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She stepped outside. “Ashley, I want to ask you one question.” She was still talking on the phone cadence, but her gaze was steely. “Remember all those nasty things you said about us? They weren't true, right? I squirmed and tried to find a point to steady my gaze, but my eyes blurred.My pulse pounded. I had not been so fearful since the last time I had been there. I remember being scared of what my dad would say to me. While reading this I could relate to Ashely's emotions.
I passed Mandy my last cookie, and she smiled in gratitude. “We don't have time-outs where I live now,” I boasted. “You're lucky,” Mandy murmured. Mrs. Moss Jumped out of her seat as if she had sat on a hot coil. She grabbed Mandy’s arm and pinched it hard. “Remember, Mandy you’re mine now, and i can beat the crap out of you anytime I want.” This part of the story reminds me of times when I would try to explain myself in tough situations and often people ignored or didnt believe it.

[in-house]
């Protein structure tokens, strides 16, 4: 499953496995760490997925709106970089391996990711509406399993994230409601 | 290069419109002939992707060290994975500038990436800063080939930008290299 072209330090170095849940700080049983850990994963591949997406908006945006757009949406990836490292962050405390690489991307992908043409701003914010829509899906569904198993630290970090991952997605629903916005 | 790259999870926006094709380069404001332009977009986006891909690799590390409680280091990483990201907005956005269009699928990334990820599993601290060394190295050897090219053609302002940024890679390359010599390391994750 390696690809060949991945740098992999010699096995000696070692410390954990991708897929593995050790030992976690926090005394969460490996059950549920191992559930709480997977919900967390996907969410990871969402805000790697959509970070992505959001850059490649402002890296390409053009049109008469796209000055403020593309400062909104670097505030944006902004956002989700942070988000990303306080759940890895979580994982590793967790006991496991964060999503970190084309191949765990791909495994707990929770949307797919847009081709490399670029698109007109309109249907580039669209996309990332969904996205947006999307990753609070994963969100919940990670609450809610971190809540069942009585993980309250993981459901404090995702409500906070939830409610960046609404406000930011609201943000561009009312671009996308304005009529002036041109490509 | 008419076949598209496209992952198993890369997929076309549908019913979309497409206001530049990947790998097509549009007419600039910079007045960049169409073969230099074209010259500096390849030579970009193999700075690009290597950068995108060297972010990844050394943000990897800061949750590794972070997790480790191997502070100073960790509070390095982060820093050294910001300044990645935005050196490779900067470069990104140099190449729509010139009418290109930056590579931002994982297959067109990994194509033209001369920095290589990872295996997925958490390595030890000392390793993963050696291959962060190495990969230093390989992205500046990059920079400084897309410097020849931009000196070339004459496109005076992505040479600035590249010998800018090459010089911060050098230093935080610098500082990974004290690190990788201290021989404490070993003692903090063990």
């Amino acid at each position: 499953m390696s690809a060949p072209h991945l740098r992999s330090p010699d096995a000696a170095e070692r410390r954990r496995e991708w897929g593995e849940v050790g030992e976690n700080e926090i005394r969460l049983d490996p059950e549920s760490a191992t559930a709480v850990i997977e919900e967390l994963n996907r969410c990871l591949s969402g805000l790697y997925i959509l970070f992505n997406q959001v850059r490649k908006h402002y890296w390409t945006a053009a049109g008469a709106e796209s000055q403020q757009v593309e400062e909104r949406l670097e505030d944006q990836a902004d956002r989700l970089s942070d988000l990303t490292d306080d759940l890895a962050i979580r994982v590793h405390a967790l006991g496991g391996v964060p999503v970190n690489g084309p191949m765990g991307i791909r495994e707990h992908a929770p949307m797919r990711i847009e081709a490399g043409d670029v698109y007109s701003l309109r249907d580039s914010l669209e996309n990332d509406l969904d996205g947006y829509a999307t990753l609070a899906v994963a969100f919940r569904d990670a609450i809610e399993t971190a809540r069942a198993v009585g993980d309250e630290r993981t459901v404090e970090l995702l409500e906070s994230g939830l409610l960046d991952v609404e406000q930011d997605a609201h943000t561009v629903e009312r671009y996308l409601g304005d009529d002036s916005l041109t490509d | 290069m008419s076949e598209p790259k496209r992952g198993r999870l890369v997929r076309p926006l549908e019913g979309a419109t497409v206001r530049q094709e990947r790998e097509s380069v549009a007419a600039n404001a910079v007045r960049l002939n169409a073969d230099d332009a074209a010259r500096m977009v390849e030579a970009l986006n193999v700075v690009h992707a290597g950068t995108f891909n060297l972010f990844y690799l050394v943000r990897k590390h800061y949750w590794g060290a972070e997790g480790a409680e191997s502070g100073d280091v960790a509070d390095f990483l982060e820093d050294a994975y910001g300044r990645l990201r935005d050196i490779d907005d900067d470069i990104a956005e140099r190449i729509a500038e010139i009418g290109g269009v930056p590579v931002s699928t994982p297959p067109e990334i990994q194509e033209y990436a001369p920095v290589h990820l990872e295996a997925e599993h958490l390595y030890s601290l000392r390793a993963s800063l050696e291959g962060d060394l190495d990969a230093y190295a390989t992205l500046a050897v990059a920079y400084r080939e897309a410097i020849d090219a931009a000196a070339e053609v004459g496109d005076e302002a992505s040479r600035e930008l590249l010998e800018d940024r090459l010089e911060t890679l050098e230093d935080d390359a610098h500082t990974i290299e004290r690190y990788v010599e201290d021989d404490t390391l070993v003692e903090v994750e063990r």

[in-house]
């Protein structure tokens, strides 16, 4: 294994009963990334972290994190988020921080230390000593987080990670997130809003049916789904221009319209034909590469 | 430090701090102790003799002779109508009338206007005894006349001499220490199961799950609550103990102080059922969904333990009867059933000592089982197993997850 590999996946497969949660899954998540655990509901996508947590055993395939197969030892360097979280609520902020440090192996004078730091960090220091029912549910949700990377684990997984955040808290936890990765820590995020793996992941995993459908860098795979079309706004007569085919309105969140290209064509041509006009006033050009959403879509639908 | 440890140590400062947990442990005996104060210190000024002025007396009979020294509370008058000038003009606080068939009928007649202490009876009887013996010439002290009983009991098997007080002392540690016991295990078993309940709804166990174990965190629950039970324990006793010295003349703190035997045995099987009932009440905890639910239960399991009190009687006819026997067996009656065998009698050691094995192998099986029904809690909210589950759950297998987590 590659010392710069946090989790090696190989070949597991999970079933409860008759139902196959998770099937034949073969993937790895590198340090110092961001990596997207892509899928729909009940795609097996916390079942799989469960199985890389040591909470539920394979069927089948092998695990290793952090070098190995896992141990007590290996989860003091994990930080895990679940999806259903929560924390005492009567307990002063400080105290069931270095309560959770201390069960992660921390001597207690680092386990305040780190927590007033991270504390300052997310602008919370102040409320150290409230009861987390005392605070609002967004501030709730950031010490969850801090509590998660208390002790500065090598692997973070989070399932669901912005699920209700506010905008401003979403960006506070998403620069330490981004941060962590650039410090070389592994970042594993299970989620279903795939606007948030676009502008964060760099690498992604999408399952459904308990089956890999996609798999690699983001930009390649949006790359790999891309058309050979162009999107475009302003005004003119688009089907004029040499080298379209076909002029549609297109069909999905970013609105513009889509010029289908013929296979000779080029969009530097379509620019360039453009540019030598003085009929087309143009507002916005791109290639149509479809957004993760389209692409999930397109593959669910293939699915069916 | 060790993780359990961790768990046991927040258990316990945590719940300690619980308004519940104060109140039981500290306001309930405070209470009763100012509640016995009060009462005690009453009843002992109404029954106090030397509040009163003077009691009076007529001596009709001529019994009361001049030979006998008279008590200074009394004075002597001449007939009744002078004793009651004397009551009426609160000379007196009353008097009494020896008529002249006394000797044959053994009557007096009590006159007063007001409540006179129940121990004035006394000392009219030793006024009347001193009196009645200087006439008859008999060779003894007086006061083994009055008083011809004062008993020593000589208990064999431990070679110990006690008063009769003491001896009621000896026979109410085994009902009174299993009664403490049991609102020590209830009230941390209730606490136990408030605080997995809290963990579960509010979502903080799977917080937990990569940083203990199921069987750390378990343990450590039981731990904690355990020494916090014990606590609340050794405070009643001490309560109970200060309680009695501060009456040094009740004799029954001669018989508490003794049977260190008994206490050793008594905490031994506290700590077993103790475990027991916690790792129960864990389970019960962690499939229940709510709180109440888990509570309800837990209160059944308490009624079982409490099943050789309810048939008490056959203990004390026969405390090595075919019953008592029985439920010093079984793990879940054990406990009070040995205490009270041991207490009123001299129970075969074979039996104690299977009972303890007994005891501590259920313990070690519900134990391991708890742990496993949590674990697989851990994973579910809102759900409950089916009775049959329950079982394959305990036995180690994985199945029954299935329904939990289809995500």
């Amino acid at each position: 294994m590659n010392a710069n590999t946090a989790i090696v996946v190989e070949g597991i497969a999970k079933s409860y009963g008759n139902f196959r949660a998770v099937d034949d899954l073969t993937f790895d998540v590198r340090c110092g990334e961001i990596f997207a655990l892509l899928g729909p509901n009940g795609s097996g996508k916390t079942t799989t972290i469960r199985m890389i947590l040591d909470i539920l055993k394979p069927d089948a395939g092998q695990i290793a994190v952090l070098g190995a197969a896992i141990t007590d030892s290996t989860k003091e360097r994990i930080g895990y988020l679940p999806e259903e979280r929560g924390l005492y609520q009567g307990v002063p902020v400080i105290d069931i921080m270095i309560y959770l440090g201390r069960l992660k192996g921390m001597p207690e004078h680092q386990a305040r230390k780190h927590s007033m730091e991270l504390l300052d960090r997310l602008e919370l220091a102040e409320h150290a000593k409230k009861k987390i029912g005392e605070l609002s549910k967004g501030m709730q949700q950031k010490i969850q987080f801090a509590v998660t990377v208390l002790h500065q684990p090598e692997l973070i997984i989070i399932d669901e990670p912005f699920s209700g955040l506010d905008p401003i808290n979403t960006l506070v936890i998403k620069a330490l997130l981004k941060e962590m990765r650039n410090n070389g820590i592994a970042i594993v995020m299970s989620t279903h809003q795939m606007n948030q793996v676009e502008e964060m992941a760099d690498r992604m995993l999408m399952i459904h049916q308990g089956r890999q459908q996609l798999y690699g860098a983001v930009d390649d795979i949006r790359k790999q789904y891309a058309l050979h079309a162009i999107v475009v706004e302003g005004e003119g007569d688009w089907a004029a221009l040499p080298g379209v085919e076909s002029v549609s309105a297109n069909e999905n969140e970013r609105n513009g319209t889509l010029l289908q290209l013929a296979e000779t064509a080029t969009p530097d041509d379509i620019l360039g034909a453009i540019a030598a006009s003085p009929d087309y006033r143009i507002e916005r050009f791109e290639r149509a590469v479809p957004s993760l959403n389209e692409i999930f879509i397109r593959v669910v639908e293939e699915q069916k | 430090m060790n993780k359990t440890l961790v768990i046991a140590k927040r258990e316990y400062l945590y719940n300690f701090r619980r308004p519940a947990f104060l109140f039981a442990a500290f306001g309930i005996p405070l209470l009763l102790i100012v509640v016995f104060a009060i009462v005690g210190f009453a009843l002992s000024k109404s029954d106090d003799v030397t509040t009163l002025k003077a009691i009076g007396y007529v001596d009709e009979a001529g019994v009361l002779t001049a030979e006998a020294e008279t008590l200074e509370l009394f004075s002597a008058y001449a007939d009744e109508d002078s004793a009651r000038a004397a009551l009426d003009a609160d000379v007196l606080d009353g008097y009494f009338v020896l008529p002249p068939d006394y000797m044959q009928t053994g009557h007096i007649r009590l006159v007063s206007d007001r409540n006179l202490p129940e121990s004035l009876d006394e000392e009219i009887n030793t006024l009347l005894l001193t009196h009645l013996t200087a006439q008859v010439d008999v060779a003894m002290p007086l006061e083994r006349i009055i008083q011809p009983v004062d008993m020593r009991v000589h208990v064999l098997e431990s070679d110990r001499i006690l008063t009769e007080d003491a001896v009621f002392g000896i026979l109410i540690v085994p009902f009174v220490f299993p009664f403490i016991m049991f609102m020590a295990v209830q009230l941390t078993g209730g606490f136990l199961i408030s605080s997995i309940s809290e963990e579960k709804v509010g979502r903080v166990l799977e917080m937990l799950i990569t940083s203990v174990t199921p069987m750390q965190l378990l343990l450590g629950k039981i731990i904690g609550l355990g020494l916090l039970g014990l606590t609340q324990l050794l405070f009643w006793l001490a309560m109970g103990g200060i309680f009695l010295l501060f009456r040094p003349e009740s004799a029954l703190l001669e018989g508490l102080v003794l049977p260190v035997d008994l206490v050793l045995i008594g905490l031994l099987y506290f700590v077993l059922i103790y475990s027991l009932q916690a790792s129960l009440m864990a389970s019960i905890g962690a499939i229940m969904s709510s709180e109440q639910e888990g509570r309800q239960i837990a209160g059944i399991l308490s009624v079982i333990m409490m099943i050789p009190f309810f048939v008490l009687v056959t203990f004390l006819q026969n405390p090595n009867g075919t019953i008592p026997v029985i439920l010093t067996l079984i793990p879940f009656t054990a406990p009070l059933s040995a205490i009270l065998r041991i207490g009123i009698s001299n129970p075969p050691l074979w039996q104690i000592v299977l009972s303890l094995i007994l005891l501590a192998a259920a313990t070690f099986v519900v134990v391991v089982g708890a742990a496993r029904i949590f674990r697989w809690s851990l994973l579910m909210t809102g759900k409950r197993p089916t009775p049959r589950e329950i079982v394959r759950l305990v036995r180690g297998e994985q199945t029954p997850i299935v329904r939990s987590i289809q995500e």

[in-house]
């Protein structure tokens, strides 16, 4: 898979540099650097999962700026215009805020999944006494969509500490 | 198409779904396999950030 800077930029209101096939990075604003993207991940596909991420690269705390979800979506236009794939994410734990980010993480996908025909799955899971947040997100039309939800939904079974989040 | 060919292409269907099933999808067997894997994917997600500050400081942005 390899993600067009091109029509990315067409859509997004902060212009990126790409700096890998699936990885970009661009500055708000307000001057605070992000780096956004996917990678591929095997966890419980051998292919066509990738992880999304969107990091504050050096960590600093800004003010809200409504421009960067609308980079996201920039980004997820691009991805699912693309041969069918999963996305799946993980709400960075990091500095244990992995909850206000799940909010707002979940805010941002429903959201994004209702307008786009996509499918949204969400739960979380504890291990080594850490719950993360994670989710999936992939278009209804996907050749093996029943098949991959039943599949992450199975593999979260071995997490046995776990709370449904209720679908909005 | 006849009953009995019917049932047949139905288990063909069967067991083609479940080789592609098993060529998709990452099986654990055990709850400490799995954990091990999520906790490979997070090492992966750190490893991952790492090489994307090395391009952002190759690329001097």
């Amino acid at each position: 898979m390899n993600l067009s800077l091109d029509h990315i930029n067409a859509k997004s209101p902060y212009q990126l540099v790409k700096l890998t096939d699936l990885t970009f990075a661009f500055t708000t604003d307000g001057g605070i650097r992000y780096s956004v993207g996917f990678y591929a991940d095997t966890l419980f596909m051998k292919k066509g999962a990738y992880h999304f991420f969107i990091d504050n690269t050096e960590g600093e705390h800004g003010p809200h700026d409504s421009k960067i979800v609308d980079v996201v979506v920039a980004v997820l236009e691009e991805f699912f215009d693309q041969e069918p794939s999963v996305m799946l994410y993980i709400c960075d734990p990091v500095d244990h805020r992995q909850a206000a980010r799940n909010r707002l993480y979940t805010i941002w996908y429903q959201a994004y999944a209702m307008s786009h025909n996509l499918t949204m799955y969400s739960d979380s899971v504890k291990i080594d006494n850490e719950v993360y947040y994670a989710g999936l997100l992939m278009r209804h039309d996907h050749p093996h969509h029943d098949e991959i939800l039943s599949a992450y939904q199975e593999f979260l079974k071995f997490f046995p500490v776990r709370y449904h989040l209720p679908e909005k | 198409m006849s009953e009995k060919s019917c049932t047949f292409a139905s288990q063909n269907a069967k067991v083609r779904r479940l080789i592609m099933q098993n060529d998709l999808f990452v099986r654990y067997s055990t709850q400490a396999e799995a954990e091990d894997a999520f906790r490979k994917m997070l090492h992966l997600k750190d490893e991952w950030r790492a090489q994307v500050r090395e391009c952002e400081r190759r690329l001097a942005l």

After a couple more foster home transitions Ashley was placed in a home with many other kids that were in similar situations as her. What was unique about this home was that it often had families visit and if they connected with a child they could hopefully begin an adoption process. Like Ashley, I tend to pull away from social environments when I am scared.
My therapist was Mary Fernandez, and I found her probing irritating. I found myself in her office, and crossed my arms, lined my eyes up with a crack in the wall, and braced for the inquisition. “How are you?” she asked pleasantly. I understand where Ashely is coming from. Sometimes when tough times arise people's sympathy does nothing for you but annoy you.
She pointed to a chart that listed feelings. “How about any of those?” “I don't feel anything about it.” “Why?” “There’s nothing I can do anyway, is there?” My voice many have vacillated too much. “It is normal to miss your mother.” “Maybe I'm not normal.” I instantly regretted admitting something was wrong. I can relate with Ashley again because of the situations we've both been in we have labeled ourselves as unnormal.
Ashely receives news that it will never be possible for her to live with her mother and stepdad again. This meant that her only choice of living was adoption. Like Ashely, I always fixed my mind yo thinking that my father would come back or in this case her mom. After the news sunk in Ashely began to look at the positives of the situation and open her mind up to the possibility of living with an adoptive family. Unlike myself, Ashely took control of a hard situation.
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